If we introspect on questions related to ‘ethics’, we often land upon fundamental questions, such as, how to live, or what to do, how should we live, what should we do?
Philosophers attempt to understand these questions, to figure out exactly what it means, how it can be answered, if at all, and to answer it systematically. So, I believe that these questions, what should I do, how should I live, etc. are very broad questions. It takes into account all of the pros and cons of all the different things you might do, all the different reasons you might have for and against the different actions you might perform.
We might say the question is, what should I do all things considered? Hence, it needs two types of consideration- considerations of morality and considerations of well-being.
We also shouldn’t assume the questions of morality and well-being exhaust all the kinds of reasoning in our lives. There may be other kinds of reasons that don’t have to do with either morality or well-being.
But at least two kinds of factors that we take into account when we’re asking, what should I do or how should I live, are considerations of morality and considerations of well-being.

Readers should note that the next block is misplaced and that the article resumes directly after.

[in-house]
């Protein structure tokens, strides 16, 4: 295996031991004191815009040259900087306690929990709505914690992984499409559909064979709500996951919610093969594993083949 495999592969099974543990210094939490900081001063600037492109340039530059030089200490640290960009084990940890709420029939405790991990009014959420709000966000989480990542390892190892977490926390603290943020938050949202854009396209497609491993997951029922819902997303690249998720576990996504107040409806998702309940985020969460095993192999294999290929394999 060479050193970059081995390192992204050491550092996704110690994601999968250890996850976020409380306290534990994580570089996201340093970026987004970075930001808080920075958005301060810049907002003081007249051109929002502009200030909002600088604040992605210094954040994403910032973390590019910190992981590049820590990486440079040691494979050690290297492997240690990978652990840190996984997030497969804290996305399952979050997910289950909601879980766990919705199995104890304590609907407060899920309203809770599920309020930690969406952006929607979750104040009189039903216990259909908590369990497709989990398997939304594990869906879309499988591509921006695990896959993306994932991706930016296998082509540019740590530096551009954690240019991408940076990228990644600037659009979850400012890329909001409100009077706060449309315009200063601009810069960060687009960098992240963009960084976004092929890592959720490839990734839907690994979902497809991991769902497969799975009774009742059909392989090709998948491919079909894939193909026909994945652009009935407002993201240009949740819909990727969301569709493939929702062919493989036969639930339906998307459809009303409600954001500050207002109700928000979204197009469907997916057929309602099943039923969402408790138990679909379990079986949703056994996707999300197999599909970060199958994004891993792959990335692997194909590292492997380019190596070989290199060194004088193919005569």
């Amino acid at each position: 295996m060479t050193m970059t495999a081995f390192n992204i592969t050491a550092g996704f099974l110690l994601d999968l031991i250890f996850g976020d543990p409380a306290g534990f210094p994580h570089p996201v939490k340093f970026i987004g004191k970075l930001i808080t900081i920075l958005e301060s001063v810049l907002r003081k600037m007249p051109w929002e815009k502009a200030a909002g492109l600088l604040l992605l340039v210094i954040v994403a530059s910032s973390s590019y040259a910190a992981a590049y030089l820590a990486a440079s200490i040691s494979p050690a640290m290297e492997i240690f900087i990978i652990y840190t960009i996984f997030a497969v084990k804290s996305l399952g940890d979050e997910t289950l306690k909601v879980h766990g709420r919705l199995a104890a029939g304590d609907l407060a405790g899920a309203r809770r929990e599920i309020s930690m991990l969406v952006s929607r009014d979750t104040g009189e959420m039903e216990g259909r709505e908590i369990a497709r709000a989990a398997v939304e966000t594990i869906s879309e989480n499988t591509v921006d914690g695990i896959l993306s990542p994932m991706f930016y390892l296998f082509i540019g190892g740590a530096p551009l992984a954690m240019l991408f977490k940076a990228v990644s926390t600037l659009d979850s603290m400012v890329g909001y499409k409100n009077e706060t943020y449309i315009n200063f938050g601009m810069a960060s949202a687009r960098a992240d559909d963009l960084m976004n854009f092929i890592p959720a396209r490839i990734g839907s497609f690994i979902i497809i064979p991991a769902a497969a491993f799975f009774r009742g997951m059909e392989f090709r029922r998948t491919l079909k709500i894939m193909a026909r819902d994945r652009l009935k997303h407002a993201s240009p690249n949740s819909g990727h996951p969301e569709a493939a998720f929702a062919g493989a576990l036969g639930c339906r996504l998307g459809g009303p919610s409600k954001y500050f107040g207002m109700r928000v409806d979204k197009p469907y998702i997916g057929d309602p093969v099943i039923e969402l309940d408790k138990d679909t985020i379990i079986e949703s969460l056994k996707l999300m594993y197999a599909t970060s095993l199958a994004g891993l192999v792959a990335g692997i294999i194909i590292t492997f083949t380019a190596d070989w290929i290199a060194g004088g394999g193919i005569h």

Hence, ethics is primarily about pleasure and pain; Desire-Satisfaction theories of well-being, on which what’s good for you is getting what you want; and what we’ll call objective theories of well-being, on which what’s good for you depends on wanting the right things.
Can there be objective answers to ethical questions, objective answers to questions about how to live and what to do? Unfortunately, Ethics as a subject is not ‘objective’ in nature, rather is some way relative or subjective. And we hope you’ll see how thinking systematically about ethics can help you to live a richer, more self-directed life.
I am writing this blog in midst of unlockdown process and recovery from the COVID-19 pandemic, and, it is particularly built upon my repetitive thoughts, which I dealt with during the entire process of Lockdown. The pandemic has given an opportunity to explore in depth about Ethics, the practical and moral flaws of the global economy and its applicability in the ‘very ethos of sustainable Development Goals’ which shall be examined through the lenses of Religious philosophies.
Ethics come from the domain of ‘Common Goods’, equity, development for all, which are expected to be illuminated with the lights of wisdom, from the established ‘school of thoughts’-ranging from religions to spirituality, moral code of conducts to sustainable living. Hence, this blog, will be quite unique from that perspective, as we will deal with most of those ‘cardinal principles’ of Ethical theories and practices.
Socrates famously said, “The unexamined life is not worth living” and that’s the way I think of the impulse behind philosophy and Ethics in general, that we want to reflect on and examine our lives.